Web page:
graduate

Barrowclough, Harold Eric (1894-1972)


Photograph of Harold Barrowclough

U.S. Army. Via ibiblio.org

Barrowclough briefly studied law before enlisting in the New Zealand Expeditionary Force in January 1915. He received a commission in May 1915 and distinguished himself in the fighting near Flers in France in the First World War. He then returned to civilian life to complete his law educaton and establish a successful career in Dunedin. However, he remained a member of the Territorial Force (reserves) until 1931, when he resigned to become a partner in an Auckland law firm. However, he remained interested in military affairs, helping found the New Zealand Defense League and becoming involved in criticism of the government's defense policy. He rejoined the armed forces as a brigade commander in February 1940.

Barrowclough's brigade fought in Greece in 1940 and at Sidi Rezegh in North Africa, where Barrowclough again distinguished himself. Recalled to New Zealand to take command of the Fiji garrison, he found himself without an assignment after the garrison commander took ill and had to be replaced at once by an officer closer at hand. Instead, Barrowclough was given command of 1 New Zealand Division, the garrison for North Island. However, he took command 3 New Zealand Division, the New Zealand expeditionary force for the Pacific, after its first commander was killed in an accident.

Barrowclough's division participated in the mopping up at Vella Lavella and invasions of the Treasury and Green Islands. The Green Island operation was carried out by a joint force of 16,500 troops, of which two-thirds were Americans, an arrangement made possible by his good working relationshps with the Americans. However, a shortage of manpower caused the New Zealand government to disband the division in October 1944.

Barrowclough returned to the law after the war, but had only indifferent success rebuilding his firm. However, he was appointed Chief Justice of New Zealand and helped establish the Permanent Court of Appeal in 1957.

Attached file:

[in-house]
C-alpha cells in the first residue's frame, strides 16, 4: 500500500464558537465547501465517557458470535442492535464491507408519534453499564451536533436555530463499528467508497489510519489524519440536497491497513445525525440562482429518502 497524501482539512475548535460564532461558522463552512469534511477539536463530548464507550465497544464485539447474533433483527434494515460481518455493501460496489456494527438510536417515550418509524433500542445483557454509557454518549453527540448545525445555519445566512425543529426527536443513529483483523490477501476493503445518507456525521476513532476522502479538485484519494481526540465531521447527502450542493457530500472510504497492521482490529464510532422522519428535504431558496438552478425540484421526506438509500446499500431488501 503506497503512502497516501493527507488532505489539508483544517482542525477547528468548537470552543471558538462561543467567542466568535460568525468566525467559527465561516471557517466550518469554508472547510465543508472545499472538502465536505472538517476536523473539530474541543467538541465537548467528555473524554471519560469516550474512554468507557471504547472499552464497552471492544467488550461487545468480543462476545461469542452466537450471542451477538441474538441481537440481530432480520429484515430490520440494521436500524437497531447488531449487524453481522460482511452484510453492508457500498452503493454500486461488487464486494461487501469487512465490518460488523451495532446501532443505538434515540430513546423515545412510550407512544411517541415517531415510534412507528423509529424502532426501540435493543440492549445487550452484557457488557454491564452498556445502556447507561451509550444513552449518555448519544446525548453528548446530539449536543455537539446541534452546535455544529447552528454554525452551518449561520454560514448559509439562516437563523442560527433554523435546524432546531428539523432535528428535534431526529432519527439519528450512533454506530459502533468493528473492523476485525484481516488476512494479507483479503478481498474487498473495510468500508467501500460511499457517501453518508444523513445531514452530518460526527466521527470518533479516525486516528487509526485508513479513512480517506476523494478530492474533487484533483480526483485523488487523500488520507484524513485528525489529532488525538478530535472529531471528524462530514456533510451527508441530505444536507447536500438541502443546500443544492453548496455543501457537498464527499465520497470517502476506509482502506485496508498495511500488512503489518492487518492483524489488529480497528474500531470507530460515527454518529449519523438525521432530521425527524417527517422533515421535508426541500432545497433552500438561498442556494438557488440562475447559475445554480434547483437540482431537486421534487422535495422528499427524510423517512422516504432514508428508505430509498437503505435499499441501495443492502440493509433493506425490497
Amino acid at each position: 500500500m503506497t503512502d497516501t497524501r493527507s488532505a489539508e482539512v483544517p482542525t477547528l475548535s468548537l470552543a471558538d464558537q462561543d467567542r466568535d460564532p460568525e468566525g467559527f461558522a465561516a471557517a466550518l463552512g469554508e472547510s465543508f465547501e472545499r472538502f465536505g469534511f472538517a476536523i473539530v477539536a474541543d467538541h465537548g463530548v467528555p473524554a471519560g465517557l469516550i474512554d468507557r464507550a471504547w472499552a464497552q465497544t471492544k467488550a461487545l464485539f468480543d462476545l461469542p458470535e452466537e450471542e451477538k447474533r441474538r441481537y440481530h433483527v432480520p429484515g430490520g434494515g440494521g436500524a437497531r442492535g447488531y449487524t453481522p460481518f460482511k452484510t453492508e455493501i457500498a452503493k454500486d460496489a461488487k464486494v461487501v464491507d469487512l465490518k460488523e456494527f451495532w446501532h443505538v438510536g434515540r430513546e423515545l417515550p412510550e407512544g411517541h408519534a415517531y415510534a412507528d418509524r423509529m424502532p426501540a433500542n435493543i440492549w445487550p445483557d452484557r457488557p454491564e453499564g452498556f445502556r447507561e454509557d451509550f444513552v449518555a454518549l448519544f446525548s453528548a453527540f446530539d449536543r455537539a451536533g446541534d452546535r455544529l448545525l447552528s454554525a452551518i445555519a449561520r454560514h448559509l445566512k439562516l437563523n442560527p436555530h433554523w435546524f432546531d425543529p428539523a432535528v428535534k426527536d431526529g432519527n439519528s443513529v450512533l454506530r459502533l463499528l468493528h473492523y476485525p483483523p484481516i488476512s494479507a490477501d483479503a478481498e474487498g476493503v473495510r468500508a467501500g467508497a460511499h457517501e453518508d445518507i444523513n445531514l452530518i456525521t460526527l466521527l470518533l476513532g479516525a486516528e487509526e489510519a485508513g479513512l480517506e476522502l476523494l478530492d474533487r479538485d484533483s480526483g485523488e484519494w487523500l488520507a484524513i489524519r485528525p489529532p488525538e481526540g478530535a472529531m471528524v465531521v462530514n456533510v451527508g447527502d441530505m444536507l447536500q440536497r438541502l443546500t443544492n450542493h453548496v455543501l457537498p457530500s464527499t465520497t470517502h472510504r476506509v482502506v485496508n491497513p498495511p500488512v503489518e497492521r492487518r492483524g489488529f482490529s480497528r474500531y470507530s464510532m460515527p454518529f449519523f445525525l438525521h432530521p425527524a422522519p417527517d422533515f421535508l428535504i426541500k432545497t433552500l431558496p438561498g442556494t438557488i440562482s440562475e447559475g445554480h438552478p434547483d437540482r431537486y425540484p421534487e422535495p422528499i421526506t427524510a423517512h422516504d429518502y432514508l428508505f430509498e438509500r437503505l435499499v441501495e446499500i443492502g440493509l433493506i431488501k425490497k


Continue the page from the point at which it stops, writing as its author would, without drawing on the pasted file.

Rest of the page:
Crawford (2010) states that he "had a reserved and sometimes rather stern manner, but was a modest and kindly man of the utmost integrity.... A determined man, he did not suffer fools and was prepared to advance his point of view forcefully"

Service record

1894-6-23     

Born at Masterson
1915

Enlists in New Zealand Expeditionary Force
1915-5
Second lieutenant     
New Zealand Rifle Brigade
1915-10
Lieutenant

1916-3
Captain

1917
Major

1918-8
Lieutenant colonel     
Commander, 4 Battalion, Rifle Brigade
1919-7-29

Reserves
1924-7

Commander, 1 Battalion, Otago Light Infantry Regiment
1930-8
Colonel
Commander, 3 New Zealand Brigade
1931

Retires from reserves
1940-2

Commander, 6 New Zealand Brigade, Greece
1940-5-1
Brigadier

1942-4
Major general     
Commander, 1 New Zealand Division
1942-8

Commander, 2 New Zealand Expeditionary Force and 3 New Zealand Division
1945-11

Retires from active duty
1953-11

Appointed Chief Justice of New Zealand
1966-1

Retires
1972-3-4

Dies at Auckland

References

Crawford (2010; accessed 2011-11-27)

Generals.dk (accessed 2008-4-17)

Morison (1950)



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